Keep the note in the light. Check if there is a brilliant «£20» or «£50» at the top of the Queen`s portrait. All polymer banknotes bearing a portrait of Her Majesty Queen Elizabeth II are legal tender and may continue to be used by the public as usual. A further announcement regarding the Bank of England`s existing banknotes will be made once the time of royal mourning has been observed. In March, Sarah John, chief cashier at the Bank of England, said: «In recent years we have replaced our paper banknotes with polymer because these designs are harder to counterfeit and at the same time more durable.» The Bank of England can deposit the money into a bank account, by cheque or (if you live in the UK and the amount is less than £50) into new banknotes. Current banknotes bearing the portrait of Her Majesty Queen Elizabeth II are legal tender and will not be withdrawn from circulation until they are worn or damaged. They will circulate with those of King Charles III. The Bank of England will always exchange old paper notes so that people who missed the deadline are not out of their pockets. The move comes after the bank introduced new £20 polymer plastic banknotes in February 2020 and £50 polymer banknotes in June 2021. The Bank of England will always exchange all withdrawn notes, including banknotes that we have withdrawn in the past. You can also exchange withdrawn banknotes with the Bank of England, including by post.

To do this, you must fill out a professional or individual exchange form. Send it along with your banknotes and photocopies of your ID card (photo ID and proof of address) to Department NEX, Bank of England, Threadneedle Street, London EC2R 8AH. Soon, only polymer tickets will be accepted. This applies to both £50 and £20 notes. 257 million £20 banknotes worth £5.1 billion (as of 9. September 2022) and 118 million £50 notes worth £5.9 billion (as of 9 September 2022) are still in circulation. After September 30, 2022, you will no longer be able to use paper banknotes. However, the following options remain available: lick your pockets, wallets and the back of your sofa for your old £20 notes. £50 paper banknotes will no longer be accepted as legal tender from Friday 30 September 2022. The latest polymer banknote, printed in 2021, features an image by renowned mathematician and computer scientist Alan Turing.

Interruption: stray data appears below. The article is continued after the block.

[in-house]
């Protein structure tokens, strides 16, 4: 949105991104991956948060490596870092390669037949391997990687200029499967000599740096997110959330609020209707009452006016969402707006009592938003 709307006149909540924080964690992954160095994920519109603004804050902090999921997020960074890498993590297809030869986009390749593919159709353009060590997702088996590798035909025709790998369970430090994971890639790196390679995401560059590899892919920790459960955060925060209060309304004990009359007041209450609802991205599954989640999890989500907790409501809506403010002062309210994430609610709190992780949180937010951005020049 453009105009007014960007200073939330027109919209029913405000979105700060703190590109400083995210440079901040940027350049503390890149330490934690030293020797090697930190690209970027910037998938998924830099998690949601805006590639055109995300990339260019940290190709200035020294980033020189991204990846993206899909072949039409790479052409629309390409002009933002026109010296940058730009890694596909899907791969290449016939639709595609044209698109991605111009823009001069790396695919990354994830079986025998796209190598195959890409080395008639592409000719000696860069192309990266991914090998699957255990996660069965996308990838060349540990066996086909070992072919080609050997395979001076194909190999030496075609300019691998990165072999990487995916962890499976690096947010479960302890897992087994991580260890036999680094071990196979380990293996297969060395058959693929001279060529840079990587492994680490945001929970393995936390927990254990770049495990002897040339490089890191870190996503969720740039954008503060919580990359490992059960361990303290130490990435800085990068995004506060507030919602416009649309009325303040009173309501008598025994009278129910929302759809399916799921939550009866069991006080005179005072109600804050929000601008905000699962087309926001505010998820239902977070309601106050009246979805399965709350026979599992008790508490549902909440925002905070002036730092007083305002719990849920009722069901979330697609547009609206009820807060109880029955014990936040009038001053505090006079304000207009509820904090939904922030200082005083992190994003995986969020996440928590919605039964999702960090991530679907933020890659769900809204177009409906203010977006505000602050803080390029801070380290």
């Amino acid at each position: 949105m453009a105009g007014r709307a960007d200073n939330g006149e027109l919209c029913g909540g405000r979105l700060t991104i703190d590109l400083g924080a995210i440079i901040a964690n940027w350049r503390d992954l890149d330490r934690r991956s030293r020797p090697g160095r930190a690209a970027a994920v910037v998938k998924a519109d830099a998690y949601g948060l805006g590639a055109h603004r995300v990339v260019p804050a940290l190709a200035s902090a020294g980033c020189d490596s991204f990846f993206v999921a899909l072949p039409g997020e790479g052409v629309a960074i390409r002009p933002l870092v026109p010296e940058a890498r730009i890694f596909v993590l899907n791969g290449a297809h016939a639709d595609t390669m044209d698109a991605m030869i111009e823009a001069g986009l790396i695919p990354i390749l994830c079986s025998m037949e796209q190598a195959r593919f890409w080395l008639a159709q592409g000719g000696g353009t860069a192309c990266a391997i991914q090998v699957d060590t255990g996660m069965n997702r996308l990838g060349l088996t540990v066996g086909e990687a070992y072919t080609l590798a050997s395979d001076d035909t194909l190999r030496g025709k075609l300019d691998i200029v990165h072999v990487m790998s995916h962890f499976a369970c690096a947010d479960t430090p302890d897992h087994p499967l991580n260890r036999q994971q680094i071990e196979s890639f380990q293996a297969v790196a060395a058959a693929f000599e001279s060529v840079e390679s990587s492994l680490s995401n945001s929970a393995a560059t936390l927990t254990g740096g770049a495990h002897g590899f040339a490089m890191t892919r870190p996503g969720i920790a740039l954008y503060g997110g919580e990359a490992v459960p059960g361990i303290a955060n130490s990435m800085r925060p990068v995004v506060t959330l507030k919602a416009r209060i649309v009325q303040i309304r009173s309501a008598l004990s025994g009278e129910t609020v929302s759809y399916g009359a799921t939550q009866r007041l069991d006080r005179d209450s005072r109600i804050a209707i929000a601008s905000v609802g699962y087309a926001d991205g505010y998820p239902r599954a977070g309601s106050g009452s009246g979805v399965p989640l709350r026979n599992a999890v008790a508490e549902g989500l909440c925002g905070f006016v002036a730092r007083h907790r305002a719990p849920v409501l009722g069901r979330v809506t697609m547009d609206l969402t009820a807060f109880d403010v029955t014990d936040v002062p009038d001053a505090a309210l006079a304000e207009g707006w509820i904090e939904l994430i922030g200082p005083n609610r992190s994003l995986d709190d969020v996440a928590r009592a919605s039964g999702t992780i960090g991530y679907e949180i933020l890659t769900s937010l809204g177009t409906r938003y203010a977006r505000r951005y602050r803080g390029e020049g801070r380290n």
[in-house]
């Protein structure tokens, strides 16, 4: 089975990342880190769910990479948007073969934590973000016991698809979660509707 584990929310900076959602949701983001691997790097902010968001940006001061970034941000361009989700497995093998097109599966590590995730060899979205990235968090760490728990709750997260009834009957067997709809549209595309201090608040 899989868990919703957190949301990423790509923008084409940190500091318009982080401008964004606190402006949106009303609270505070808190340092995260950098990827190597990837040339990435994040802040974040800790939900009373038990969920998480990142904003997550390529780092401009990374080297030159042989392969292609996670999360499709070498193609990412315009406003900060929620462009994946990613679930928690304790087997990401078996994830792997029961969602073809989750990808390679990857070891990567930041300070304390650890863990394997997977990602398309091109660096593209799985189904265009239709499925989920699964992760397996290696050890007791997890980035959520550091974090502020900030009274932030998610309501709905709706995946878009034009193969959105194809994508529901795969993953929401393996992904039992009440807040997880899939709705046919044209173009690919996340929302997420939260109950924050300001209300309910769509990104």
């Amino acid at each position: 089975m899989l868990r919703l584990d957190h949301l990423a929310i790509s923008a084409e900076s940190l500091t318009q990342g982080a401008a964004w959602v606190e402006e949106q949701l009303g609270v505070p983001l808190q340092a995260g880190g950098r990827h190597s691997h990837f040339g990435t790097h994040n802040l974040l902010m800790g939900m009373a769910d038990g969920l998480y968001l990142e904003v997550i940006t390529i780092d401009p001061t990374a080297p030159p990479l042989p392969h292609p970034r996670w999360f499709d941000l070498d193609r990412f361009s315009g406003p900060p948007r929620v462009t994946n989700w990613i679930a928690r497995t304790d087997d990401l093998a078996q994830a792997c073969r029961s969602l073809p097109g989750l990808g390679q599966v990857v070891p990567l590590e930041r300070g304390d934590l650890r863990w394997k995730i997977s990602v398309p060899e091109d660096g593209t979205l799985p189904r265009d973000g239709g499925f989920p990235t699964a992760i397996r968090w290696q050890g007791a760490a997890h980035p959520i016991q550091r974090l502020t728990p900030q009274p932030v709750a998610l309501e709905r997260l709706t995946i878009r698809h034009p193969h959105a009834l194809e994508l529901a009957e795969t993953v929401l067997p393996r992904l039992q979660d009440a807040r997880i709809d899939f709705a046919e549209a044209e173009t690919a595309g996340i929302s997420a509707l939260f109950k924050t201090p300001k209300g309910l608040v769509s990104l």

He is known for deciphering the German code Enigma, which was instrumental in winning World War II. To exchange old banknotes after the deadline, you can mail them to the Bank of England. Although the majority of the £20 and £50 paper banknotes in circulation have been replaced by new polymer versions, there are still more than £5 billion of £20 worth of paper notes in circulation with economist Adam Smith and nearly £6 billion of £50 notes with engineers Boulton and Watt. That`s more than 250 million individual £20 banknotes and over 110 million £50 notes. Footnote [1] This is the last week that our paper banknotes can still be used. The Bank of England is withdrawing £50 notes from circulation, meaning old notes will no longer be accepted in shops or businesses. Today (Friday 30 September 2022) is the last day that the old £20 and £50 notes can be used. When the paper notes were returned to the Bank of England, they were replaced by the new 20-pound polymer notes with JMW Turner and the 50-pound polymer notes with Alan Turing.

Those with excess bills can deposit the money into their normal bank accounts at the post office. Alternatively, you can exchange paper notes for polymer silver at some post offices. You can check if your local branch offers this service on the Bank of England website. After Friday, people will still be able to deposit paper notes at their post office, and many UK banks will also accept banknotes as customer deposits. You can also exchange some withdrawn paper notes for polymer notes at a limited number of post offices, or you can exchange withdrawn notes with the Bank of England, including by post. Tomorrow, these paper tickets will no longer be legal tender and they will not be accepted in stores. Postmasters and their staff are available to give you human assurance that your old notes have been deposited into your bank account and will also issue a receipt.